Technical glitch postpones NASA satellite launch
A technical problem on Monday delayed the planned launch for at least 24 hours of a series of NASA satellites designed to study hurricanes, the US space agency said.
Orbital ATK's Stargazer L-1011 airplane took off as planned from Cape Canaveral with a rocket attached to its underside, but the in-air launch was foiled by a problem with the hydraulic system that appeared after takeoff.
"The hydraulic system in question was not for the L-1011 aircraft itself, but for the system that allows the Pegasus XL rocket to release from the aircraft," NASA said in a statement.
"That system was not meeting its prescribed pressures, indicating a problem with the hydraulic pump."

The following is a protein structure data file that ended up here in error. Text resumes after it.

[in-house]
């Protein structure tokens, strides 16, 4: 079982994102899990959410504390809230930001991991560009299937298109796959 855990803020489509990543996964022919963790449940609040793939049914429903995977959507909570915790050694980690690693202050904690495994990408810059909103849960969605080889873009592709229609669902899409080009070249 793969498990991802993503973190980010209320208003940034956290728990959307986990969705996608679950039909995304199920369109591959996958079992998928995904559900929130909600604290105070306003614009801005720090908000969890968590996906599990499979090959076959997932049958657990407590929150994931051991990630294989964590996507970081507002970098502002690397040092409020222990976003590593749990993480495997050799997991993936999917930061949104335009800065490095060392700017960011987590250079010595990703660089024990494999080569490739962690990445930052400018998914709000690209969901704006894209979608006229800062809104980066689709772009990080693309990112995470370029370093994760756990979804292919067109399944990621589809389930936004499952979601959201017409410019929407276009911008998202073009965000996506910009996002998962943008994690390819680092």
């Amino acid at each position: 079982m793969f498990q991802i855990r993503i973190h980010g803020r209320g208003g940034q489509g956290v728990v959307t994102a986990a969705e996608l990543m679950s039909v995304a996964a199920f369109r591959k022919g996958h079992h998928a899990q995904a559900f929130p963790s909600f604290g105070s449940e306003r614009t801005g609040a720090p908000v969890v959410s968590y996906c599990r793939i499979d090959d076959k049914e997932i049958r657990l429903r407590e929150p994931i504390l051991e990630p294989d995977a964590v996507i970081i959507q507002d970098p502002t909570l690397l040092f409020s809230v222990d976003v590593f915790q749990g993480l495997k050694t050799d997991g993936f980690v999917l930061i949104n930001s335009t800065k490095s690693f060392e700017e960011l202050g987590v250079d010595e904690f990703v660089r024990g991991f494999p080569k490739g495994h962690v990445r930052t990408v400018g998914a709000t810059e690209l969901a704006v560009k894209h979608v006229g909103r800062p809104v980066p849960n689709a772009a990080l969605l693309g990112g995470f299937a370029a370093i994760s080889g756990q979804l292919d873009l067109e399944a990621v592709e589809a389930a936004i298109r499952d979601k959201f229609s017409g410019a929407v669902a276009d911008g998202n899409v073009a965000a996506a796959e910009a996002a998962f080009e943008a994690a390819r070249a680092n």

The Stargazer aircraft climbs to a height of 39,000 feet—10,000 feet higher than Mount Everest, the highest point on Earth—before dropping the rocket, which then ignites its engines in mid-air and deploys the satellites.
After the problem was discovered, the aircraft returned to the Florida launchpad and engineers worked to resolve it in time for a repeat attempt, possibly as early as Tuesday morning.
"A new launch date will be determined once the crews evaluate the system," said a statement from Orbital ATK.
The Pegasus rocket is supposed to launch eight micro-satellites for NASA's Cyclone Global Navigation Satellite System mission, or CYGNSS.
The satellites "will probe the inner core of hurricanes to learn about their rapid intensification," NASA said.
Current remote sensing technology is unable to peer past heavy rain in the inner core of a hurricane.
© 2016 AFP